Outside, the scene was right for the season,
heavy gray clouds and just enough wind
to blow down the last of the yellow leaves.
But the house was different that day,
so distant from the other houses,
like a planet inhabited by only a dozen people
with the same last name and the same nose
rotating slowly on its invisible axis.
Too bad you couldn't be there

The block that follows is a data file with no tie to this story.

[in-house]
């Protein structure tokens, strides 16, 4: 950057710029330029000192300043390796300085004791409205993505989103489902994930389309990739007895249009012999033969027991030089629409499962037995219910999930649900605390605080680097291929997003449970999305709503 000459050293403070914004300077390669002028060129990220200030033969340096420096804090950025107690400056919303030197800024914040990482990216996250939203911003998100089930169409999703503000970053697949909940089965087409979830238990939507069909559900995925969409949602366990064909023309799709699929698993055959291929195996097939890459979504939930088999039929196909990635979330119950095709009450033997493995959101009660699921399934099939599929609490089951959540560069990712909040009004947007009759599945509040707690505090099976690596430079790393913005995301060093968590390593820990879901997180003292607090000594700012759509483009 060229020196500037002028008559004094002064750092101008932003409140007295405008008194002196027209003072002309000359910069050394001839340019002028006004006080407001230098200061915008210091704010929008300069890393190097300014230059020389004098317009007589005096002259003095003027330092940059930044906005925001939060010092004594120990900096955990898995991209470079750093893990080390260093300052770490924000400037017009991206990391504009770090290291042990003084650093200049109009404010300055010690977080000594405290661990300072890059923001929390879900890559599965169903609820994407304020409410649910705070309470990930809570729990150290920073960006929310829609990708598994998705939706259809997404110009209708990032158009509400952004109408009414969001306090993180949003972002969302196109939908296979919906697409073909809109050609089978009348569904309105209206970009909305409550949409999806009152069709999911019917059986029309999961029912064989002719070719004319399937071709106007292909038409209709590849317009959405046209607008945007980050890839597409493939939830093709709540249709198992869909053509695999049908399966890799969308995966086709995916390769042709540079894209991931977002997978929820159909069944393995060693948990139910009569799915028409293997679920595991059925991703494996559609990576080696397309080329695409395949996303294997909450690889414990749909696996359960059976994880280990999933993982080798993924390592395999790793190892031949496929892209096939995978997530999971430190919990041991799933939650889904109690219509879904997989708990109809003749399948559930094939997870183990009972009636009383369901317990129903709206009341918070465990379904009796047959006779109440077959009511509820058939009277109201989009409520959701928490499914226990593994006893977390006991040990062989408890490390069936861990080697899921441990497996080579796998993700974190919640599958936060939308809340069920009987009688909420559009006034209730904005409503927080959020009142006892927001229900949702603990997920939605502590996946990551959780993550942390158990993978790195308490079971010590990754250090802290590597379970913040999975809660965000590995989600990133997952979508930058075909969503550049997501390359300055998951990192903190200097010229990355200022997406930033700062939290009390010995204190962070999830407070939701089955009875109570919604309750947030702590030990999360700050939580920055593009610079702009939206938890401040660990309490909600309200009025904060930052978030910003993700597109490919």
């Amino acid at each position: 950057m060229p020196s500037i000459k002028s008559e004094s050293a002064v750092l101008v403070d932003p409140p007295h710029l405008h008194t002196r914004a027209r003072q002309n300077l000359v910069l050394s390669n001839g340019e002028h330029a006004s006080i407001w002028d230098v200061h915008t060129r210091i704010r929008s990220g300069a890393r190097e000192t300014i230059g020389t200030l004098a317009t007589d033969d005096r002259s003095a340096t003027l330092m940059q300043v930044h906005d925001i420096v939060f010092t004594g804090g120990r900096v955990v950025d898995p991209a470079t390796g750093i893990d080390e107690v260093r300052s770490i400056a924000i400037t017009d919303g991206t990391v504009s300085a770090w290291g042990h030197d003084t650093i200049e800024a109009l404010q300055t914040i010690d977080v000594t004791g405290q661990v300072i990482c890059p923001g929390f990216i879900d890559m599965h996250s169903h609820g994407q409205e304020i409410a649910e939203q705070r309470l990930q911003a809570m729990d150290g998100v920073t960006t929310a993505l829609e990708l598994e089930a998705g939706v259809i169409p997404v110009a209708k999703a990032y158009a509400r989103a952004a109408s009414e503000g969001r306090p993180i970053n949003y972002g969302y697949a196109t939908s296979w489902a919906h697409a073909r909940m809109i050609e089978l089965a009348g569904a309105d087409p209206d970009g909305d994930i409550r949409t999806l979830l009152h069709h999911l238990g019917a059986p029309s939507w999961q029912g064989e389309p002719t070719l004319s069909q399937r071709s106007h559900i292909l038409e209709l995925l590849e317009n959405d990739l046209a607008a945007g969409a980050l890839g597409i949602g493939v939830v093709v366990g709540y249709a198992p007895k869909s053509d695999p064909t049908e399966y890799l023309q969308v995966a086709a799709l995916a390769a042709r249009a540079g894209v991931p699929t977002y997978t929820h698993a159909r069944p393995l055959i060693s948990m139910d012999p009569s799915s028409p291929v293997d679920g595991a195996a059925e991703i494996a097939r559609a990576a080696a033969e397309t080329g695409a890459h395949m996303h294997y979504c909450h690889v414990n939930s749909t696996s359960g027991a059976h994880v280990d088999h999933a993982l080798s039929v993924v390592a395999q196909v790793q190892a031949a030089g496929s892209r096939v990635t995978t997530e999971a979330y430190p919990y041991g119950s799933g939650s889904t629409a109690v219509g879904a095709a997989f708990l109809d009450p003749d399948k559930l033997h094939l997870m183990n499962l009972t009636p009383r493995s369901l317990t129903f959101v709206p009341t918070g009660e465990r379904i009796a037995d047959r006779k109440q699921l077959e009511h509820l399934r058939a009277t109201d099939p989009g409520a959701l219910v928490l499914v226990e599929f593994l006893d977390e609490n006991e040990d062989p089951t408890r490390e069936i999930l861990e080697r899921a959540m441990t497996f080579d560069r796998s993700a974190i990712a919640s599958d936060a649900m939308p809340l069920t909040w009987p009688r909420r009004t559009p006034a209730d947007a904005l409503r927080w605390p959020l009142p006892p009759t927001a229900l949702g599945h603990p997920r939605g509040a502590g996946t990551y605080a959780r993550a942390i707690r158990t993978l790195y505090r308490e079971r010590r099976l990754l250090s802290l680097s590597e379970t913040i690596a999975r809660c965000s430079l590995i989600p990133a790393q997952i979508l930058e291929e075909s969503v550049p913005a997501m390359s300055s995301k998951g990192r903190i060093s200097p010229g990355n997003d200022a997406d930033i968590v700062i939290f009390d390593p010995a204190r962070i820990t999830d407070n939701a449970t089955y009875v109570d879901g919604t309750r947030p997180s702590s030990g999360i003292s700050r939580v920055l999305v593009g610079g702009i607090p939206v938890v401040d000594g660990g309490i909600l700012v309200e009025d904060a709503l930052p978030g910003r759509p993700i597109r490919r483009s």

but you were flying through space on your own asteroid
with your arm around an uncle.
You would have unwrapped your scarf
and thrown your coat on top of the pile
then lifted a glass of wine
as a tiny man ran across a screen with a ball.
You would have heard me
saying grace with my elbows on the tablecloth
as one of the twins threw a dinner roll
across the room at the other.
Billy Collins is the author, most recently, of “The Trouble with Poetry: And Other Poems.”